Pesticide residue testing for produce available in Malta
Plant Protection Products or as better known ‘pesticides’, cover a wide range of substances which have different uses in the agriculture sector. Controls are carried out to ensure that food placed on the market is in compliance with the permissible legal limits of pesticide residues. These limits are supported by scientific studies and the European Food Safety Authority (EFSA) evaluation, with the ultimate aim to safeguard consumers and the environment. The results of controls are evaluated and reported annually to EFSA.
In the last EFSA report, which describes the official control activities carried out for pesticides residues in European Union Member States (including Norway and Iceland) for 2017, Malta ranked seventh out of thirty reporting countries in terms of sampling frequency, with 31.5 samples per 100,000 inhabitants. The average for all European countries was 17.1 samples per 100,000 inhabitants.
Data evaluation for official controls activities submitted annually by all Member States, supports the analysis of pesticide occurrence data in the relevant food products consumed by European consumers. It also supports the assessment of the dietary risk in relation to the exposure of consumers to pesticide residues. Overall, 95.9% of the 88,247 samples analysed in 2017 fell within the legal limits. This percentage is also reflective of Malta’s results. EFSA further reported that the probability of European citizens being exposed to pesticide residue levels that could lead to negative health outcomes is low.
In 2017, around 80% of the products sampled by the Malta Competition and Consumer Affairs Authority (MCCAA) for pesticide residue testing resulted with no residues. Pesticide residue testing supporting the official control activities in Malta, is part of the pesticide residue monitoring on different fruit and vegetables and products of animal origin placed on the Maltese market. These product samples are inclusive of both local produced commodities, as well as imported commodities. The checks supporting the monitoring programme, reflect seasonality and vary annually as defined by legislative provisions.
EFSA reported that on comparison to 2016, a decrease in non-compliant samples was observed for Malta with only 2.4% of the samples of local origin tested being reported as exceeding Maximum Residue Levels (MRLs), as compared to the 13.5% of the samples of local origin for 2016. The MRL is the highest amount of a pesticide residue or pesticide trace, which is legally permissible, set at EU level and following strict EU Regulations which are applicable to all the members of the EU. The MCCAA continuous to work closely with all stakeholders, including farmers, to reduce the risks and impacts of pesticide use on human health and the environment. Legal action is taken against those who place food on the market that is found to contain illegal amounts of pesticides residues.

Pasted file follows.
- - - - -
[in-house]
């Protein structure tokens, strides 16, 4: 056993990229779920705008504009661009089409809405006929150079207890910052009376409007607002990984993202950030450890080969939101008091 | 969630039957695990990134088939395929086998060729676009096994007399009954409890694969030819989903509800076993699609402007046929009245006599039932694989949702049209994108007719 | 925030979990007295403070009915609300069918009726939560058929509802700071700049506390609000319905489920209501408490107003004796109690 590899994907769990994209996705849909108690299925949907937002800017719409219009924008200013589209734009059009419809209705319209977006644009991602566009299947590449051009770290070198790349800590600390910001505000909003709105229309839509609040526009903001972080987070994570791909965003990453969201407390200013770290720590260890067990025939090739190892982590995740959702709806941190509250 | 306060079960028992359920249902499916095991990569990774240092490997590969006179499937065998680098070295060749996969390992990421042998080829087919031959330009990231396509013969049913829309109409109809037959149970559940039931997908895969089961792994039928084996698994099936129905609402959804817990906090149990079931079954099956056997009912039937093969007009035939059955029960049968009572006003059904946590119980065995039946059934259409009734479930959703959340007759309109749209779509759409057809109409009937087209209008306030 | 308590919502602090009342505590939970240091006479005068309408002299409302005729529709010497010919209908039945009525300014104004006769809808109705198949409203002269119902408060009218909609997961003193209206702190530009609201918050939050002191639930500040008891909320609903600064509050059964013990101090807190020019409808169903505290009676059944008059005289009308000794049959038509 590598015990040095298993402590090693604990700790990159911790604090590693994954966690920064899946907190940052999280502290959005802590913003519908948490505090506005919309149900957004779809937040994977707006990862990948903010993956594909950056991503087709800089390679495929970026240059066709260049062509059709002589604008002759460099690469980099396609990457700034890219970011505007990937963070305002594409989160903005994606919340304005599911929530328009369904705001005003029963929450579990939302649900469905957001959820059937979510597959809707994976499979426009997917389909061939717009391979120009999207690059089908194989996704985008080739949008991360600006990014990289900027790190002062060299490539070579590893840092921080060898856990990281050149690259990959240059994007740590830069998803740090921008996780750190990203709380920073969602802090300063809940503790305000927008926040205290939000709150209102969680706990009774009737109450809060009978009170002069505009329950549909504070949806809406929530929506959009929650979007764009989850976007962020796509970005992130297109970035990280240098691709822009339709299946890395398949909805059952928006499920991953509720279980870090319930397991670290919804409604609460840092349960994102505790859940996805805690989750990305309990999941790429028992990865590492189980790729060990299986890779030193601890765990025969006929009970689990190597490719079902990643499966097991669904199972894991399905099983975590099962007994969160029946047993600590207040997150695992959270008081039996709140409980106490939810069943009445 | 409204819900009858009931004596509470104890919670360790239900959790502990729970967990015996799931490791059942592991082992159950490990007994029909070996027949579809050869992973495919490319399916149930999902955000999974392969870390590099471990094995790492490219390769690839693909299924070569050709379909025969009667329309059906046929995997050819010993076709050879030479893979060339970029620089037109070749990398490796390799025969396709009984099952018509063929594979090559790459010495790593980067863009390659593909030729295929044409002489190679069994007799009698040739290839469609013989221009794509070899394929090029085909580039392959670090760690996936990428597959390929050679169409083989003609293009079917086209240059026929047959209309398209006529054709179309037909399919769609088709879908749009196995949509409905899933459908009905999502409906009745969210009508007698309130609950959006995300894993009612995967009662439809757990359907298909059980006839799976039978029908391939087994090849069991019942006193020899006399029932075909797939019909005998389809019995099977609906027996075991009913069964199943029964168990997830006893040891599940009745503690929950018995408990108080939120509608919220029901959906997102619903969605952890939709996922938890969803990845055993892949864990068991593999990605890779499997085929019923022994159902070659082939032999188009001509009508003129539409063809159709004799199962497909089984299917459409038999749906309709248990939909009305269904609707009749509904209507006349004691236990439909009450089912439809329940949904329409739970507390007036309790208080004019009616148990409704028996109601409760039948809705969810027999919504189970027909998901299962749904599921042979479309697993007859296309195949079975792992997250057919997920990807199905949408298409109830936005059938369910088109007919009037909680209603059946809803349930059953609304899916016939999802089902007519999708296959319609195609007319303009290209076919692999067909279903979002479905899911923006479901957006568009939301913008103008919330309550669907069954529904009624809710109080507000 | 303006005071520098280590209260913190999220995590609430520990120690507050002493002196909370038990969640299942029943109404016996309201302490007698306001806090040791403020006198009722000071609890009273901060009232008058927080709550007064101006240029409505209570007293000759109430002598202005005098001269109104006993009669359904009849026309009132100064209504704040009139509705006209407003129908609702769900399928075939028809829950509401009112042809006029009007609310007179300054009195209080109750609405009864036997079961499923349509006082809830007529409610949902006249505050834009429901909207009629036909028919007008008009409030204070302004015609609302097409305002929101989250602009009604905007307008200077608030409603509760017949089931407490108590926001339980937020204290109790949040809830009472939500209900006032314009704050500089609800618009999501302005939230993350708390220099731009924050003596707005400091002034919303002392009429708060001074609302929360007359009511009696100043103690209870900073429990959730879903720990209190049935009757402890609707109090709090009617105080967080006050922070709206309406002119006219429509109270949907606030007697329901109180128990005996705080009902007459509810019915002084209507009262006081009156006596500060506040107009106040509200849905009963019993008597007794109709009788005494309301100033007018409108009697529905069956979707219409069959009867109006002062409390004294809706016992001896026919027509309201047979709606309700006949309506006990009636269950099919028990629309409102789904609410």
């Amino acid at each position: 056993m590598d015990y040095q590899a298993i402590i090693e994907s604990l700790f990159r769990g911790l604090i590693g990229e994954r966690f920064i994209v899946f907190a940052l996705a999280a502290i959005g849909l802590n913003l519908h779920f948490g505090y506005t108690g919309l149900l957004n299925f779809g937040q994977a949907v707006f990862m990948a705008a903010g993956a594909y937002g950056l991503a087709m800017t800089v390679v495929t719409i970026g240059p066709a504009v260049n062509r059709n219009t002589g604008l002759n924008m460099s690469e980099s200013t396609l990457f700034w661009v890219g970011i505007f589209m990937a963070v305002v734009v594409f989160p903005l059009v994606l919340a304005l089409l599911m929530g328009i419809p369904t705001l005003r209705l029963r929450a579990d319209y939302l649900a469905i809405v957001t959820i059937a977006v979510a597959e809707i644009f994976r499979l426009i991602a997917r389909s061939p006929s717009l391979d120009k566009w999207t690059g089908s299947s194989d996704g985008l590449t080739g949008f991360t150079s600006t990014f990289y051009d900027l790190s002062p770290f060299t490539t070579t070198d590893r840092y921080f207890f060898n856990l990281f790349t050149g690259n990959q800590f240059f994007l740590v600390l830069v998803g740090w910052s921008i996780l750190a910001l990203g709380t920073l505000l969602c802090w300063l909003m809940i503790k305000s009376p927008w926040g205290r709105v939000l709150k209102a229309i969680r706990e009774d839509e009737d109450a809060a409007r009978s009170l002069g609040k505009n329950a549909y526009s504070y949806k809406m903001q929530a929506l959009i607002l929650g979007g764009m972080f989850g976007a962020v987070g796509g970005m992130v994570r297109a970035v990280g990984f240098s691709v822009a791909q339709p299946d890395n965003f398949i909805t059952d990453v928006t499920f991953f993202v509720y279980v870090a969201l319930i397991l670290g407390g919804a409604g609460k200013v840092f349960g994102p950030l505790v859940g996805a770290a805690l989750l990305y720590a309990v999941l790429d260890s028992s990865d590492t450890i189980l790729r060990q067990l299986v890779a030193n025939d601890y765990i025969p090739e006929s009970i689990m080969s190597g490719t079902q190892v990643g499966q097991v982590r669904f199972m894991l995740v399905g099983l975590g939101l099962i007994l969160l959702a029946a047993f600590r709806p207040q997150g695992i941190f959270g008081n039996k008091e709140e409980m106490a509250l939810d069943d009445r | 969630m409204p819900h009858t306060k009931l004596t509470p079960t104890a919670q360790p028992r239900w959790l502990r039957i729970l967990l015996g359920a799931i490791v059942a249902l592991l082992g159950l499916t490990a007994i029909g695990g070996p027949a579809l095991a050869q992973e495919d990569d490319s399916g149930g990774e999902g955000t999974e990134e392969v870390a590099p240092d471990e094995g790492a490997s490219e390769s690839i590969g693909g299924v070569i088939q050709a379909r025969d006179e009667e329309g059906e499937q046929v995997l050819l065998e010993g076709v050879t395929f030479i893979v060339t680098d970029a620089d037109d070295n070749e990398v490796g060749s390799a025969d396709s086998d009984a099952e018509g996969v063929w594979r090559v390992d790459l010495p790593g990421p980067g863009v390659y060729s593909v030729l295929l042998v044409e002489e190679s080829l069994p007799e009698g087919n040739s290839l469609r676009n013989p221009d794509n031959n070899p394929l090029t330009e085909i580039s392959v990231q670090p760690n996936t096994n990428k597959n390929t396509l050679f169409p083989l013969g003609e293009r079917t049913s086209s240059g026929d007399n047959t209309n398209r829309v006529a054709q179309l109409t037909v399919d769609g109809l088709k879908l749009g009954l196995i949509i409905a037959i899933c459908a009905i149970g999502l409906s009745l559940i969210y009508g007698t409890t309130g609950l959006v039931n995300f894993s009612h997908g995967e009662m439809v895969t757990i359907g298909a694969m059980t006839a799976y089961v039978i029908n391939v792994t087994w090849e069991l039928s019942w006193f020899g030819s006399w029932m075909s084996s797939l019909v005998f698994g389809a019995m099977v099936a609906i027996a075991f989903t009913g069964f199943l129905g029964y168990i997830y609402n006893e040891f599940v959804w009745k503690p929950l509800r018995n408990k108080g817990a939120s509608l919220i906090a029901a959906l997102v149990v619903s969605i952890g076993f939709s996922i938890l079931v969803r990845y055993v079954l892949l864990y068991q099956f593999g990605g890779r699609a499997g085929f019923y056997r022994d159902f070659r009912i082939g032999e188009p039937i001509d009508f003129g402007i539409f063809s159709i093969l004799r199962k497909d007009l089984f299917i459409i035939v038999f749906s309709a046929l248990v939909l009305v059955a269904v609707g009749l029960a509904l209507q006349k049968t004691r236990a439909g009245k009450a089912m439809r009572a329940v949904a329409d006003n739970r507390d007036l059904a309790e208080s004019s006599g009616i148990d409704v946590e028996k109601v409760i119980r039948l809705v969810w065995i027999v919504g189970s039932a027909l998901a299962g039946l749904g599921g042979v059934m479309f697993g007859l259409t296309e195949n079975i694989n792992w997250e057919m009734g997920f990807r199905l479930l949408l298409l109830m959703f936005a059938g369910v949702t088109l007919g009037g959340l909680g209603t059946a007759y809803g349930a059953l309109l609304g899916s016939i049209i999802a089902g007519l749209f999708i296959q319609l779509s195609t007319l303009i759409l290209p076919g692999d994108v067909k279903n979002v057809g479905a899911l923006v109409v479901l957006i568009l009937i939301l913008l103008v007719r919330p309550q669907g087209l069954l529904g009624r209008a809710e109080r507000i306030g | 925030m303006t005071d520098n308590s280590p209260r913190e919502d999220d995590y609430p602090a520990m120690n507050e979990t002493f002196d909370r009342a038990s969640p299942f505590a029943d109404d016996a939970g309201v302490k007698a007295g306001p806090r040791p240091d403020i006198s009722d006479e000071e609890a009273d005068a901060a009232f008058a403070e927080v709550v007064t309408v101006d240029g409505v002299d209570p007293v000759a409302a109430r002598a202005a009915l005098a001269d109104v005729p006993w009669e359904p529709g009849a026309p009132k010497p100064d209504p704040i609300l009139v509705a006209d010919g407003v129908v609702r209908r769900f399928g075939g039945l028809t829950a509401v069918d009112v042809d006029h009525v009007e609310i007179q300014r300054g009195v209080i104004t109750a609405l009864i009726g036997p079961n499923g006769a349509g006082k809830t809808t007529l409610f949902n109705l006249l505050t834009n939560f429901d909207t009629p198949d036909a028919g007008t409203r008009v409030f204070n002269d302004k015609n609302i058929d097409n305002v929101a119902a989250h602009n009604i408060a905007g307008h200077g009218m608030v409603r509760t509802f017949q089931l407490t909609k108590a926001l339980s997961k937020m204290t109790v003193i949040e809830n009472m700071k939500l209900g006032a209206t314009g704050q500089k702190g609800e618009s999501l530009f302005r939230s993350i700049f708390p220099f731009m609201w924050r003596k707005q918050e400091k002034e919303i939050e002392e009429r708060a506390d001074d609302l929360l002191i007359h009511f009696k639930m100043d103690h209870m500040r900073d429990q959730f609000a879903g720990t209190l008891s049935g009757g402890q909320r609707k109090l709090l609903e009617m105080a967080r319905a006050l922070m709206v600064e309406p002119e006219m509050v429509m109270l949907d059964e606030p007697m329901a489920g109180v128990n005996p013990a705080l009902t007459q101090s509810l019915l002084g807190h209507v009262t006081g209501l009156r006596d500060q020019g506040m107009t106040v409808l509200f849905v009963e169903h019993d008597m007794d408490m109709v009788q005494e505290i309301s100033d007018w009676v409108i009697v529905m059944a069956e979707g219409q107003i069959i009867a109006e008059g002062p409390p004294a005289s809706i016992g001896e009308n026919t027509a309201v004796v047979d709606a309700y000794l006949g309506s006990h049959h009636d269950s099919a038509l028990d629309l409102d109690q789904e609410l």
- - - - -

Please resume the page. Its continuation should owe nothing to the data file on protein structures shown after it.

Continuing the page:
Samples are taken from various points including Pitkalija, Farmer’s market, importers and distributors and shops, and analysed in accredited laboratories. In 2017, while an average of 126 different pesticide residues were analysed per sample, a total of 290 pesticides were sought for during the analysis. The amount of pesticides residues analysed, reflect the requirements of the EU coordinated multiannual control program. In addition, to the multiannual control programme requirements, controls falling under the National monitoring program are also performed on the basis on ongoing pesticides residue result evaluations. The 2017 pesticide residue testing results for samples of local origin also reported a decrease in the number of samples containing quantified residues which fall below the MRL or at the MRL from the 25.6% in 2016 to 7.1% in 2017.
Pesticide residue monitoring programmes for Malta are ongoing annually, supporting national and EU legislation to ensure compliance with MRLs and to assess consumer exposures to pesticide residues in and on food of plant and animal origin. The comprehensive analysis of the pesticides residue monitoring results provides evidence for the designing of subsequent monitoring programmes supporting a risk-based approach, in particular, amongst others, supporting targeted commodities for future risk-based national programmes.
The Authority was instrumental in the drawing up of the National Action Plan (NAP) for the Sustainable Use of Pesticides covering the period 2019-2023, which supports measures of control, such as, controls of pesticides application equipment in use and also training requirements for professional users and distributors of such products amongst other provisions.
The plan was subject to extensive consultation of all stakeholders including farmers. The aim is to support measures which ensure that the use of such products does not affect negatively human health and the environment. In addition to reducing risk, the plan supports the reduction in use and in the dependence on use of such products, through the promotion of alternative techniques which make use of low pesticide-input strategies, such as integrated pest management techniques.